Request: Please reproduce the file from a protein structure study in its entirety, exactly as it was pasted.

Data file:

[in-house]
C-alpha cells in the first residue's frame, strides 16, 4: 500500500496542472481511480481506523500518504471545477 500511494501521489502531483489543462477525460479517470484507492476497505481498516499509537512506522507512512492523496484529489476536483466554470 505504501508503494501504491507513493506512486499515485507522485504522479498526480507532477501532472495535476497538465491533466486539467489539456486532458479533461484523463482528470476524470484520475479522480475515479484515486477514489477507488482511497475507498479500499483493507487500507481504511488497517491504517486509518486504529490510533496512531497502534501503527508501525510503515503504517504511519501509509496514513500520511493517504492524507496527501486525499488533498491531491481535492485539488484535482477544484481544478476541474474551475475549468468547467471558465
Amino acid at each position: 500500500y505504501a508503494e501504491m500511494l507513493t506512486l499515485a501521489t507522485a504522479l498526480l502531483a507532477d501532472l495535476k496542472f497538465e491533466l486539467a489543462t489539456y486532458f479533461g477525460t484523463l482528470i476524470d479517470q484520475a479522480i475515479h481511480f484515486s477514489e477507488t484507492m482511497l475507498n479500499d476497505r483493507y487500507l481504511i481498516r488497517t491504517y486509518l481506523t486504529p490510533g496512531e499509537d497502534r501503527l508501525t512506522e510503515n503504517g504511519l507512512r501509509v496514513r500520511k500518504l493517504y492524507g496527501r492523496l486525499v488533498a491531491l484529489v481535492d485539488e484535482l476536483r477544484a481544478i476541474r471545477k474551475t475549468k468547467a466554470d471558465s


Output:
[in-house]
C-alpha cells in the first residue's frame, strides 16, 4: 500500500496542472481511480481506523500518504471545477 500511494501521489502531483489543462477525460479517470484507492476497505481498516499509537512506522507512512492523496484529489476536483466554470 505504501508503494501504491507513493506512486499515485507522485504522479498526480507532477501532472495535476497538465491533466486539467489539456486532458479533461484523463482528470476524470484520475479522480475515479484515486477514489477507488482511497475507498479500499483493507487500507481504511488497517491504517486509518486504529490510533496512531497502534501503527508501525510503515503504517504511519501509509496514513500520511493517504492524507496527501486525499488533498491531491481535492485539488484535482477544484481544478476541474474551475475549468468547467471558465
Amino acid at each position: 500500500y505504501a508503494e501504491m500511494l507513493t506512486l499515485a501521489t507522485a504522479l498526480l502531483a507532477d501532472l495535476k496542472f497538465e491533466l486539467a489543462t489539456y486532458f479533461g477525460t484523463l482528470i476524470d479517470q484520475a479522480i475515479h481511480f484515486s477514489e477507488t484507492m482511497l475507498n479500499d476497505r483493507y487500507l481504511i481498516r488497517t491504517y486509518l481506523t486504529p490510533g496512531e499509537d497502534r501503527l508501525t512506522e510503515n503504517g504511519l507512512r501509509v496514513r500520511k500518504l493517504y492524507g496527501r492523496l486525499v488533498a491531491l484529489v481535492d485539488e484535482l476536483r477544484a481544478i476541474r471545477k474551475t475549468k468547467a466554470d471558465s